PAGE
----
BAIL SETTING & MOTIONS TO REDUCE  BAIL

BAIL SETTING & MOTIONS TO REDUCE BAIL

The Eighth Amendment of the United States Constitution forbids excessive bail, excessive fines, and cruel and unusual punishments. It is the precedent of The Supreme Court of the United States that "liberty is the norm, and detention prior to trial or without trial is the carefully limited exception." However, bail can be denied when there is a risk of flight or to protect the safety of an individual or the public.

If you need assistance with bail setting or filing a request to reduce bail, please call (318) 771-7000 or contact us online to schedule a confidential consultation.

LAWS REGARDING BAIL

The amount of bail must ensure the presence of an alleged offender in court as well as the safety of the community. The Louisiana Constitution establishes that excessive bail is prohibited. Moreover, the law states that, with limited exceptions, a person is entitled to bail before conviction.

The statute provides ten factors a court must consider when setting bail, which include:

  • The severity of the alleged criminal offense (including whether the offense is a crime of violence or involves a controlled substance)
  • Weight of the evidence against the alleged offender
  • Alleged offender's prior criminal record
  • Alleged offender's ability to pay bail
  • The danger posed to any person or the community by an alleged offender's release
  • Alleged offender's voluntary participation in a pretrial drug testing program
  • Absence or presence of a controlled substance in the alleged offender
  • Whether the alleged offender is already out on a bail for a previous felony arrest
  • Any other circumstances affecting the probability of an alleged offender's appearance in court
  • The type or form of bail

There are five different types of bail :
  • Commercial surety
  • Secured personal surety
  • Unsecured personal surety
  • Without surety
  • Cash deposit

The term surety involves an individual obligating himself by contract to pay a debt for another, in the event the original debtor cannot fulfill his obligation. It is possible for bail to be procured without surety, this can be achieved through a property bond or personal surety. Personal surety occurs when an individual guarantees another's actions, rather than a commercial entity. Personal surety bail is also known as "sign out bond" or "release on recognizance." Personal surety and property bail are the two cheapest options for the alleged offender.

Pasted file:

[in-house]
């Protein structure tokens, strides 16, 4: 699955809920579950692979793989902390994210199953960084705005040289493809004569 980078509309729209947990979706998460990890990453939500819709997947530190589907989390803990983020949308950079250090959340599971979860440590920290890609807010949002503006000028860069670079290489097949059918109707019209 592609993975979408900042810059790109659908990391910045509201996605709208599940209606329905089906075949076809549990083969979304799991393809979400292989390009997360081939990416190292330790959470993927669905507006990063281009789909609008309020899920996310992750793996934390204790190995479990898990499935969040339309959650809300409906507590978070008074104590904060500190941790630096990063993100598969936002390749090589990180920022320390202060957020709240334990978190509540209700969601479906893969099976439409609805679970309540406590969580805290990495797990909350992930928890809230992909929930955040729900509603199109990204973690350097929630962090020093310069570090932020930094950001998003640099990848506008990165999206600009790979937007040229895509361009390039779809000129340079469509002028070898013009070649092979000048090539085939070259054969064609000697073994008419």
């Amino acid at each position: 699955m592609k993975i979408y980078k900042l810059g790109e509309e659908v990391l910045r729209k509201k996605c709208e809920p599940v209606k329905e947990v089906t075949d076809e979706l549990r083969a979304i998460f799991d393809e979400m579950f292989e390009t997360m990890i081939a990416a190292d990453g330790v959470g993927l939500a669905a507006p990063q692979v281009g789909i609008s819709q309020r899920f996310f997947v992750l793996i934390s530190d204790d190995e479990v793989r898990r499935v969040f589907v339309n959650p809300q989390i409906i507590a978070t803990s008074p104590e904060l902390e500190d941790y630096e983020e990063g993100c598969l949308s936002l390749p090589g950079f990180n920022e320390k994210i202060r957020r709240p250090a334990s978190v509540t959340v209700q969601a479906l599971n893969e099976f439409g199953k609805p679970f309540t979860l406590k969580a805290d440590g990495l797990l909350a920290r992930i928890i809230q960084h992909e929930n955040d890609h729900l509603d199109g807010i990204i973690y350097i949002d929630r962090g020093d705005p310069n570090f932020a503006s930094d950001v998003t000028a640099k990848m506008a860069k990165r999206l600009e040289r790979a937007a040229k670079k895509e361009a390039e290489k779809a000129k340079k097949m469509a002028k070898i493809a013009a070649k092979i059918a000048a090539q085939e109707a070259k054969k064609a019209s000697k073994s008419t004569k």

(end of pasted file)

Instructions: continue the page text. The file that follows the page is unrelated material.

When pursuing a commercial surety bond, the alleged offender must pay a bail bondsman a percentage of the total bail (often 12%) to have the bondsman secure their release. If the alleged offender fails to appear in court, the bondsman becomes liable for the full bail amount.

A person cannot be released on their personal undertaking or with an unsecured personal surety when they are arrested for:
  • A crime of violence
  • A felony offense involving the discharge, use, or possession of a firearm
  • A sex offense involving an alleged victim under 13 years of age
  • Vehicular homicide
  • Domestic abuse battery or domestic abuse aggravated assault
  • Cyberstalking (when the alleged offender has two prior convictions for the same offense)
  • Aggravated kidnapping of a child
  • False imprisonment or false imprisonment while the offender is armed with a dangerous weapon
  • Killing a child during delivery
  • Human experimentation
  • Cruelty to persons with infirmities (when the alleged offender has a prior conviction for the same offense),
  • Operating a vehicle while intoxicated (when the alleged offender has a prior conviction for the same offense),
  • Aggravated cruelty to animals
  • Injuring or killing of a police animal
  • Jumping bail or out-of-state bail jumping
  • Violation of protective orders
  • The production, manufacturing, distribution, or dispensing or the possession with the intent to produce, manufacture, distribute or dispense a controlled substance.

It is also possible that an alleged offender could be forced to wait for a bail hearing under Gwen's Law, when they are charged with domestic abuse battery. Under Gwen's Law, a court can hold an alleged offender for as many as five days after the finding of probable cause, which is often the same day as the person's arrest.

After you have bailed out, you can no longer ask for a reduction in your bail. However, the prosecutor is allowed to seek a bail increase even after your release. This scenario occurs frequently to alleged offenders being charged with new criminal offenses: scenarios such as this are exemplary of why it is important for the accused to fully understand the conditions of their release.

After you are released on bail, you will often be ordered to comply with the following: any protective orders; refrain from criminal activity; abstain from drug use; and not leave the state. If it becomes necessary to leave the state after release, a motion can be filed to amend your bond conditions. A judge will then issue an order that will allow you to leave the state.

HOW WE CAN HELP

In the event that you or someone you love is incarcerated and in need of reasonable bail, it is imperative that legal representation is found as soon as possible. The Norris Law Group is equipped to fight for a reduction in your bail so you or a loved one can afford to be released. It is our mission to provide effective and efficient legal counseling aimed to secure your release.

The Norris Law Group represents clients all over the greater Shreveport-Bossier City and surrounding areas. You can have our team help navigate you through your legal rights, when you call (318) 771-7000 or contact us online to take advantage of a confidential consultation.